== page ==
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ProjectME Podcast: Managing Intense Stress

ProjectME Podcast: Managing Intense Stress 2456 1694 Gayl Walder Yoga

Tune into my latest interview with multi-millionaire female entrepreneur host, Tiffany Carter, for my episode on how to manage intense stress. I’d love to hear your thoughts on the episode in the comments section below!

Also, be sure to subscribe to listen in on other future episodes as she shares success, marketing, business, and wealth-building, tips, strategies, and stories in her unique educationally edgy style. Tiffany keeps it real and takes the mystery out of making BIG money. This former NBC and CBS TV journalist interviews incredible people, with amazing stories and action-worthy advice.

CLICK HERE TO DOWNLOAD ON ITUNES

Love Never Ends

Love Never Ends 1920 1440 Gayl Walder Yoga

I met Pete several years ago in my yoga class I taught at Equinox. He was warm, friendly, and inspired by everything around him. No one would have been able to tell that he had been through unimaginable tragedy. Pete’s daughter Alexa was intelligent, funny and creative – and, she was diagnosed with a brain tumor at three years old.

Alexa underwent multiple surgeries, chemotherapy, radiation, and clinical trials. However, Alexa was still able to live the life that so many other children enjoy: she went to dance class, gymnastics, sleepover camp, and had amazing friends. Alexa passed away shortly before her tenth birthday, exactly one year after she created an original artwork that reads, “Love Never Ends.”

To honor Alexa’s life, I want to share her incredible and inspiring message with as many people as possible by designing a very special journal embossed with Alexa’s message. I have been humbled and moved by Alexa’s father, and his ability to emotionally triumph in the face of something that most of us cannot even imagine. A percentage of the Love Never Ends journals will be donated to her special fund which directly supports the Pediatric Brain Tumor Program at Ann & Robert H. Lurie Children’s Hospital.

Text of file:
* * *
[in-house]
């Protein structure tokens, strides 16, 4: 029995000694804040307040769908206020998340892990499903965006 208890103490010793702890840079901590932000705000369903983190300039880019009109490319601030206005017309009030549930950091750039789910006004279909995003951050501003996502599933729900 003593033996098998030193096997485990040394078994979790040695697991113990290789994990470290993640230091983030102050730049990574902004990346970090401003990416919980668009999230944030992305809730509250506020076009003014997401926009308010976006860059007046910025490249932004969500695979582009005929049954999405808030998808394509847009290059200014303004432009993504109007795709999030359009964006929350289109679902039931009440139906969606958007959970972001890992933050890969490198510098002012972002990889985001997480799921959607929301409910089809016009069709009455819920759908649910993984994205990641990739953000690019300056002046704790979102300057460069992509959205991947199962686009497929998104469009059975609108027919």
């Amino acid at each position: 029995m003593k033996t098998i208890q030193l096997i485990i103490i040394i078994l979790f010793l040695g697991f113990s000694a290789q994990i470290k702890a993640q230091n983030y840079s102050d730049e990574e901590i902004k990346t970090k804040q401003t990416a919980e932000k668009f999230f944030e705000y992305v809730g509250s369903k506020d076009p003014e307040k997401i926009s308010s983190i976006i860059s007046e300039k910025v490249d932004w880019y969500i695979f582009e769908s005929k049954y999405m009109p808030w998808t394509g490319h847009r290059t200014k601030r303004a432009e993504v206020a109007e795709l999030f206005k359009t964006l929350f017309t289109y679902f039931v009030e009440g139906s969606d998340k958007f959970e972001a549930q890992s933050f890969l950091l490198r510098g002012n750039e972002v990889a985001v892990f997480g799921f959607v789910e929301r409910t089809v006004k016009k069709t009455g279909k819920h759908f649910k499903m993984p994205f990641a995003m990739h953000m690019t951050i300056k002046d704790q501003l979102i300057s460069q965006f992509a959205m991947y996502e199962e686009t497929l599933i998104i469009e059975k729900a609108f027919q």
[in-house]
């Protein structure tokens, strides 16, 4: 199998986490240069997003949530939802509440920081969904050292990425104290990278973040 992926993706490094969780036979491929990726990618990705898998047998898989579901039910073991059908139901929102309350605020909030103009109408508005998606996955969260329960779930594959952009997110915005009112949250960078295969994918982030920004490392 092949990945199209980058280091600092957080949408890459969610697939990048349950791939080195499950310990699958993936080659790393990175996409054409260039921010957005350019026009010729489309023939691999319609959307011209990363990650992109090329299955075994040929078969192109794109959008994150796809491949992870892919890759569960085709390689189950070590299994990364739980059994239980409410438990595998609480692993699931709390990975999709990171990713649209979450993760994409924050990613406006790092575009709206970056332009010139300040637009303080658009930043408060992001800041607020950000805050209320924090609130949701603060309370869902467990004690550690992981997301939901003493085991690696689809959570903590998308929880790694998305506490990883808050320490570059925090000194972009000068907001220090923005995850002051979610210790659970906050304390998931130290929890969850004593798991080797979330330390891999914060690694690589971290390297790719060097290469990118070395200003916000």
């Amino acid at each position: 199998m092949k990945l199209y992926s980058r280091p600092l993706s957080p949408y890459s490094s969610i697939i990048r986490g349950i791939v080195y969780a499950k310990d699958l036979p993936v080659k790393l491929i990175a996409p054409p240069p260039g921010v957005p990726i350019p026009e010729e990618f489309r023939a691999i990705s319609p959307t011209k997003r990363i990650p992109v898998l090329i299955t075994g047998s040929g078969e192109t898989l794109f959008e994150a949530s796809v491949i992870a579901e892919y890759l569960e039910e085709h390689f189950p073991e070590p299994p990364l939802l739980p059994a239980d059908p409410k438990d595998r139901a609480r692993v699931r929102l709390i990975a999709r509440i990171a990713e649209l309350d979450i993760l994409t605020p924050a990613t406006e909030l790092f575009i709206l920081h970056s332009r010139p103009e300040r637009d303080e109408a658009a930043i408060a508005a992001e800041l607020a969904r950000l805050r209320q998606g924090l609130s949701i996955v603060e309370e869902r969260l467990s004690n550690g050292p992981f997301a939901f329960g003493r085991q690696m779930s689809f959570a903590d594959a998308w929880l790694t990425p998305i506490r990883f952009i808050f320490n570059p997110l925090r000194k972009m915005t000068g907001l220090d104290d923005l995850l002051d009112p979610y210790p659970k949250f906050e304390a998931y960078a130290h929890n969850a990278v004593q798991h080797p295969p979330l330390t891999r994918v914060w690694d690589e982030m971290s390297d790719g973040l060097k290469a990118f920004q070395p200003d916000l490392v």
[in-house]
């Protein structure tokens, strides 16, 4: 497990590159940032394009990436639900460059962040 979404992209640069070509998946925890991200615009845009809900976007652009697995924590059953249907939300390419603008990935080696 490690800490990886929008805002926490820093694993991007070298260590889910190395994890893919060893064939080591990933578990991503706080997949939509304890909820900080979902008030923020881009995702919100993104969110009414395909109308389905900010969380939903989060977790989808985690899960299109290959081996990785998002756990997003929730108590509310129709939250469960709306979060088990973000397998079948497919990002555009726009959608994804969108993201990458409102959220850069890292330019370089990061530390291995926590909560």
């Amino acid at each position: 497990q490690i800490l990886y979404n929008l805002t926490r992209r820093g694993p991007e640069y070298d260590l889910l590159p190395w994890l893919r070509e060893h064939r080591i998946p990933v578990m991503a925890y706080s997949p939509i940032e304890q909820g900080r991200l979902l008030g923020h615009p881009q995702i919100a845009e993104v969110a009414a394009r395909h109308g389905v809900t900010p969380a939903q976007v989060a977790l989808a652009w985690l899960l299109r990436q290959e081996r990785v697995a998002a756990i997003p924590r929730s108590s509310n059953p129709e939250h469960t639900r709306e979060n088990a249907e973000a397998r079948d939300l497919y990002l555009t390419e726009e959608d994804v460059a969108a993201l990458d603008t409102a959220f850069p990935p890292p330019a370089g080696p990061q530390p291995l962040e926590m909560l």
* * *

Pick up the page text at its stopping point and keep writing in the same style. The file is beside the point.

From now until the end of April, I will be donating a percentage of every journal on my website to her cause! Journaling is a big part of my life, and I hope you will make it a big part of yours especially because these journals remind us all that love is eternal, and that love will always connect us to those who we have lost.

All journals come in a gift box with a pen. There are very limited quantities of each! Thank you… 💜 #LoveNeverEnds

ANNIVERSARY DATES: What They Are, Why They Happen, and How They Affect Us.

ANNIVERSARY DATES: What They Are, Why They Happen, and How They Affect Us. 1500 1000 Gayl Walder Yoga

Have you ever noticed a change in how you are feeling? Specifically, in your mood, your emotions, or your energy level? Have you ever realized that this shift in your personality happens at the same time each year? If this is the first year that you have noticed something different about you – if your sleeping patterns have changed, if you are having dreams or flashbacks, if you are feeling sad, or if you don’t fee like your usual self, make a note of the date that the feelings began. In the years to follow, you may realize there is a pattern, and that, no! Nothing is wrong with you!

For as long as I can remember, I have experienced these shifts at different times in my life. I began to connect the dots, and read and research what I was feeling. This is when I learned what anniversary dates were.

Recently, anniversary dates have come to be known by other names: the anniversary reaction or the anniversary effect which occurs when unique sets of unsettling memories, thoughts, or feelings occur on the anniversary date of a traumatic event or significant experience. A natural disaster, the date of a miscarriage, an accident, a major surgery, the birthday of someone who is no longer alive, or the date a loved one who has passed away are some examples of traumatic experiences that many of us have gone through.

On April 23, 2008, I went into the hospital for a major surgery. A week before the surgery, I attempted to write a letter to my four children, and became overcome with such emotion that I was not able to complete this task. Not knowing what to do, or how to deal with my emotions, I hired professional cinematographers and had them videotape a yoga practice. This practice was like my lifeline. I had no idea what I was doing, or why I was doing it, but it was like a moving meditation that struck me at my very core. I did not know what my body would be like after my surgery, or if my body would move differently afterward. I was terrified. It was like an artist painting for maybe the last time, or a musician playing the guitar for possibly the last time, an athlete playing in their possible last game.